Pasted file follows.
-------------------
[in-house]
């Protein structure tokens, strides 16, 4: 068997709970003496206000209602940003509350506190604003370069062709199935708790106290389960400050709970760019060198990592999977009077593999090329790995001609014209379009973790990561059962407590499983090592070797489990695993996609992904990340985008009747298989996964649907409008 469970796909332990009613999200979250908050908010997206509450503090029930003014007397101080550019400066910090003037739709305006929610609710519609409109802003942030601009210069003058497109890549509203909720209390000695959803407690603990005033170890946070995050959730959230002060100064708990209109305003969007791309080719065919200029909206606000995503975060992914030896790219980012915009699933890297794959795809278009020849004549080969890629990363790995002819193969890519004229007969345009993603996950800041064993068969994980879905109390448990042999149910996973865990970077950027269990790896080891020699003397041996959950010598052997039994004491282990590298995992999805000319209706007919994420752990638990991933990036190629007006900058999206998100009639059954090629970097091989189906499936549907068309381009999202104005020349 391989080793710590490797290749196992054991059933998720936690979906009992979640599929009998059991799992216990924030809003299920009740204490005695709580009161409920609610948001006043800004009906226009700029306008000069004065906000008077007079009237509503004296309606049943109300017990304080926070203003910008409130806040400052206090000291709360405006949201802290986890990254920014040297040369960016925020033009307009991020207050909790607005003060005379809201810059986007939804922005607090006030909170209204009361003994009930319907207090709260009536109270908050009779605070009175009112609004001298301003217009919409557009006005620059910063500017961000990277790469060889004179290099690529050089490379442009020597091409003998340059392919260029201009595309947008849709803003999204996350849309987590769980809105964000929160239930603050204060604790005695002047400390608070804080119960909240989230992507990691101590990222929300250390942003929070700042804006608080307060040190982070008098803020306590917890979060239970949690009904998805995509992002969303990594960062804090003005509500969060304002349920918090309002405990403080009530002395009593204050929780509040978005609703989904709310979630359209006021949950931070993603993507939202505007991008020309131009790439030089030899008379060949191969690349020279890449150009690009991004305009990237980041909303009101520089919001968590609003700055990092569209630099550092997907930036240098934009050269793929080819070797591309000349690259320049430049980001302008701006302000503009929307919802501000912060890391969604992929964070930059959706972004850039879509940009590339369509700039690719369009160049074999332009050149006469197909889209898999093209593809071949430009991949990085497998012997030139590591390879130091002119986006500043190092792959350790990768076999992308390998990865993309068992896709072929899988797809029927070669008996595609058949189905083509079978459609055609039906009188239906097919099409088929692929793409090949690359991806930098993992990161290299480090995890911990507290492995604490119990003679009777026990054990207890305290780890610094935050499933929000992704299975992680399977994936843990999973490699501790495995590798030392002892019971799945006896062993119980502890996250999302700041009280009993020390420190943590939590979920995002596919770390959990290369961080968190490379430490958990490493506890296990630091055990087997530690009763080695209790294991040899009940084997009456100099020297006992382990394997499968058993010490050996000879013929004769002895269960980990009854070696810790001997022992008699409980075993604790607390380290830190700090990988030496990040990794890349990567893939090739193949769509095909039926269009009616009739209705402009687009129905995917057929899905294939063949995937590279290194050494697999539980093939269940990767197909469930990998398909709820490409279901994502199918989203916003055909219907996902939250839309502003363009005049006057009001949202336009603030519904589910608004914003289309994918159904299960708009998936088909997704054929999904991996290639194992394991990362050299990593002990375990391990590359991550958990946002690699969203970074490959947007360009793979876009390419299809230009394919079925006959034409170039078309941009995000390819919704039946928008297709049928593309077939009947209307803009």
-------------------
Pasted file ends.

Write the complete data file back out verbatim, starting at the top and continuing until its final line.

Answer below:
[in-house]
């Protein structure tokens, strides 16, 4: 068997709970003496206000209602940003509350506190604003370069062709199935708790106290389960400050709970760019060198990592999977009077593999090329790995001609014209379009973790990561059962407590499983090592070797489990695993996609992904990340985008009747298989996964649907409008 469970796909332990009613999200979250908050908010997206509450503090029930003014007397101080550019400066910090003037739709305006929610609710519609409109802003942030601009210069003058497109890549509203909720209390000695959803407690603990005033170890946070995050959730959230002060100064708990209109305003969007791309080719065919200029909206606000995503975060992914030896790219980012915009699933890297794959795809278009020849004549080969890629990363790995002819193969890519004229007969345009993603996950800041064993068969994980879905109390448990042999149910996973865990970077950027269990790896080891020699003397041996959950010598052997039994004491282990590298995992999805000319209706007919994420752990638990991933990036190629007006900058999206998100009639059954090629970097091989189906499936549907068309381009999202104005020349 391989080793710590490797290749196992054991059933998720936690979906009992979640599929009998059991799992216990924030809003299920009740204490005695709580009161409920609610948001006043800004009906226009700029306008000069004065906000008077007079009237509503004296309606049943109300017990304080926070203003910008409130806040400052206090000291709360405006949201802290986890990254920014040297040369960016925020033009307009991020207050909790607005003060005379809201810059986007939804922005607090006030909170209204009361003994009930319907207090709260009536109270908050009779605070009175009112609004001298301003217009919409557009006005620059910063500017961000990277790469060889004179290099690529050089490379442009020597091409003998340059392919260029201009595309947008849709803003999204996350849309987590769980809105964000929160239930603050204060604790005695002047400390608070804080119960909240989230992507990691101590990222929300250390942003929070700042804006608080307060040190982070008098803020306590917890979060239970949690009904998805995509992002969303990594960062804090003005509500969060304002349920918090309002405990403080009530002395009593204050929780509040978005609703989904709310979630359209006021949950931070993603993507939202505007991008020309131009790439030089030899008379060949191969690349020279890449150009690009991004305009990237980041909303009101520089919001968590609003700055990092569209630099550092997907930036240098934009050269793929080819070797591309000349690259320049430049980001302008701006302000503009929307919802501000912060890391969604992929964070930059959706972004850039879509940009590339369509700039690719369009160049074999332009050149006469197909889209898999093209593809071949430009991949990085497998012997030139590591390879130091002119986006500043190092792959350790990768076999992308390998990865993309068992896709072929899988797809029927070669008996595609058949189905083509079978459609055609039906009188239906097919099409088929692929793409090949690359991806930098993992990161290299480090995890911990507290492995604490119990003679009777026990054990207890305290780890610094935050499933929000992704299975992680399977994936843990999973490699501790495995590798030392002892019971799945006896062993119980502890996250999302700041009280009993020390420190943590939590979920995002596919770390959990290369961080968190490379430490958990490493506890296990630091055990087997530690009763080695209790294991040899009940084997009456100099020297006992382990394997499968058993010490050996000879013929004769002895269960980990009854070696810790001997022992008699409980075993604790607390380290830190700090990988030496990040990794890349990567893939090739193949769509095909039926269009009616009739209705402009687009129905995917057929899905294939063949995937590279290194050494697999539980093939269940990767197909469930990998398909709820490409279901994502199918989203916003055909219907996902939250839309502003363009005049006057009001949202336009603030519904589910608004914003289309994918159904299960708009998936088909997704054929999904991996290639194992394991990362050299990593002990375990391990590359991550958990946002690699969203970074490959947007360009793979876009390419299809230009394919079925006959034409170039078309941009995000390819919704039946928008297709049928593309077939009947209307803009």